Evergreen shrub or conical tree with aromatic bark and leaves; plants monoecious or more commonly in Tasmania, dioecious; trunk erect, tapering, to 15(–30 outside Tas.) m high, bark smooth, grey; branches spreading, nodes sometimes flattened, young branchlets pubescent or tomentose. Leaves opposite, petiolate; lamina 2.5–11 cm long, 0.8–5.0 cm wide, lanceolate, oblanceolate to elliptic, somewhat leathery, margin usually regularly to irregularly toothed, rarely smooth; adaxial surface dark green, shining, sparsely hairy at first, becoming glabrous; abaxial surface light green to whitish, glabrous to densely hairy, venation conspicuous. Flowers pleasantly perfumed; shortly pedicellate, enclosed between two opposite concave villous bracts. Tepals cream to white, often streaked with purple, 6–10 mm long. Staminate flowers c. 2 cm diam.; tepals 8 in 2 whorls, outer tepals broader than the inner, abaxial surface densely silky-hairy, inner surface glabrous with prominent veins, inner segments thinner than the outer segments with fewer and shorter hairs on the outer surface; receptacle flat, hairy; stamens c. 12; anthers opening by valves. Pistillate flowers: tepals often greenish, smaller than those of male flowers, villous on both surfaces, separating from the receptacle as the fruits mature; receptacle deeply perigynous, abaxial surface villous; staminodes in 2–3 rows, inserted around the mouth of the receptacle, flattened, lanceolate, villous, tapering to a sterile indehiscent anther; carpels c. 30, inserted on the floor of the receptacle, interspersed with long stiff hairs; ovaries villous; styles long, plumose. Achenes villous, plumose, style exserted. Flowering (Jun.–)Aug.–Oct.; fruiting Sep.–Apr.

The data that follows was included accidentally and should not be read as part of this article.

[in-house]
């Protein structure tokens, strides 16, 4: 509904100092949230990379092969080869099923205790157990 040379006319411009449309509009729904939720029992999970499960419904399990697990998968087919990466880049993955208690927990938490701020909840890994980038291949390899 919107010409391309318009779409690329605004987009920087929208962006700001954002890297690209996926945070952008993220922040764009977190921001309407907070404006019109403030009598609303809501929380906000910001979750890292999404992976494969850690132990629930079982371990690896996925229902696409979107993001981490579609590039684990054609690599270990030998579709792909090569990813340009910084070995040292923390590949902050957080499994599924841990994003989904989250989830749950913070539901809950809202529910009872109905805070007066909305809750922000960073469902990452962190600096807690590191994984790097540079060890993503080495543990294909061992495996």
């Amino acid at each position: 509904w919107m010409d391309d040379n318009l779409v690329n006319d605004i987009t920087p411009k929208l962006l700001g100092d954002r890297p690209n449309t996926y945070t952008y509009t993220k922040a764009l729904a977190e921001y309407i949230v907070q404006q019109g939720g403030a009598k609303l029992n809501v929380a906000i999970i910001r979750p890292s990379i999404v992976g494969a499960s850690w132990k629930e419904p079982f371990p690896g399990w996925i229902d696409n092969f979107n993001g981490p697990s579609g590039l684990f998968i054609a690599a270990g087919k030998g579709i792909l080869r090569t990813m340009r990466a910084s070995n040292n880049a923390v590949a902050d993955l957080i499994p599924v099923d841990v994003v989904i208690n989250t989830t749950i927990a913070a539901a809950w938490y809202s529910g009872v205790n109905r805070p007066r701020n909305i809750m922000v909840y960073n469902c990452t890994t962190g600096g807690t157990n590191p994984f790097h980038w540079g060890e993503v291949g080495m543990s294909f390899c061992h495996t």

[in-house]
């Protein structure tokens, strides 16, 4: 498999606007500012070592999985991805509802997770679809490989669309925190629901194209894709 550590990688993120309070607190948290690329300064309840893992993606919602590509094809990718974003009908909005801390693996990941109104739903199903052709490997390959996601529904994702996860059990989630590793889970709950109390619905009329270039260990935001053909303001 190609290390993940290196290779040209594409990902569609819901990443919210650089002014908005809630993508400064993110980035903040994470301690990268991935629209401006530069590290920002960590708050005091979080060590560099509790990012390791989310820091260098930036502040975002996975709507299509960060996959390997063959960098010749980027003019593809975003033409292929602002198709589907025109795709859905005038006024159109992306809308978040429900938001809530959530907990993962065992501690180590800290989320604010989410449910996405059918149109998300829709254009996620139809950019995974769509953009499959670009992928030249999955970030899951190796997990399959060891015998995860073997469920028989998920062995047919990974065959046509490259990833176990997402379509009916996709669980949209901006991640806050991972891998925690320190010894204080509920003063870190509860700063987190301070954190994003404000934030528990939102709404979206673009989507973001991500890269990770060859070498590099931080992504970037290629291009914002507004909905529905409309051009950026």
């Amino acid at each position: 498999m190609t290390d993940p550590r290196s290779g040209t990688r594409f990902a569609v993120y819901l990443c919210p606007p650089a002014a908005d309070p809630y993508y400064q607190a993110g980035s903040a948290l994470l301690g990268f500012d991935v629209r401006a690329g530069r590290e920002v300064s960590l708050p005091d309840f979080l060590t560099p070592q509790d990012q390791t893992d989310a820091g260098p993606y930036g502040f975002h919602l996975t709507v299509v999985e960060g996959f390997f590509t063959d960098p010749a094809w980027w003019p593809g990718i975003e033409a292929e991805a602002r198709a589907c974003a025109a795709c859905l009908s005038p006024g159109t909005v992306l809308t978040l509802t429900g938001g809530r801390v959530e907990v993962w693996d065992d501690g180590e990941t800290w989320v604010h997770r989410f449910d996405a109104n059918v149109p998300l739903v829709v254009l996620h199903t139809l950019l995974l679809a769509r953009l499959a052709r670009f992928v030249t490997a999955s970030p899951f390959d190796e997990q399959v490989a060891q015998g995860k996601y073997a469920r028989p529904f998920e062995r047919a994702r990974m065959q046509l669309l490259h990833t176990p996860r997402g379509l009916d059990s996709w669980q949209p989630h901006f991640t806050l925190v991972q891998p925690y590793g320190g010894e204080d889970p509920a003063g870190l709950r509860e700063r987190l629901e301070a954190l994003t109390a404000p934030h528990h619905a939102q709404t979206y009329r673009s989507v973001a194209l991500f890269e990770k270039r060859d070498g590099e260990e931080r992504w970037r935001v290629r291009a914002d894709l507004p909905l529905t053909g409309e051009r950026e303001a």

Tas. (all regions except MIS); also NSW (SE), Vic. Widespread in rainforest, wet sclerophyll forest, fern gullies, subalpine woodland, from near sea level to c. 1050 m altitude. Shapcott (1994) investigated the genetic variation of the species across its entire range. Atherosperma moschatum subsp. integrifolium (A.Cunn. ex Tul.) Schodde, the other subspecies recognised for the species, is endemic to New South Wales where it is found from Barrington Tops to the Blue Mountains. The subspecies is distinguished from the typical subspecies by having smooth margins (versus toothed). Specimens of the typical variety with smooth leaf margins are occasionally found and the work presented by Shapcott (1994) was inconclusive whether the northern populations warranted taxonomic recognition. Further work is required to test the current classification. Atherosperma elongatum Gand. and A. integrifolium A.Cunn. ex Tul. are placed in synonymy under A. moschatum subsp. integrifolium.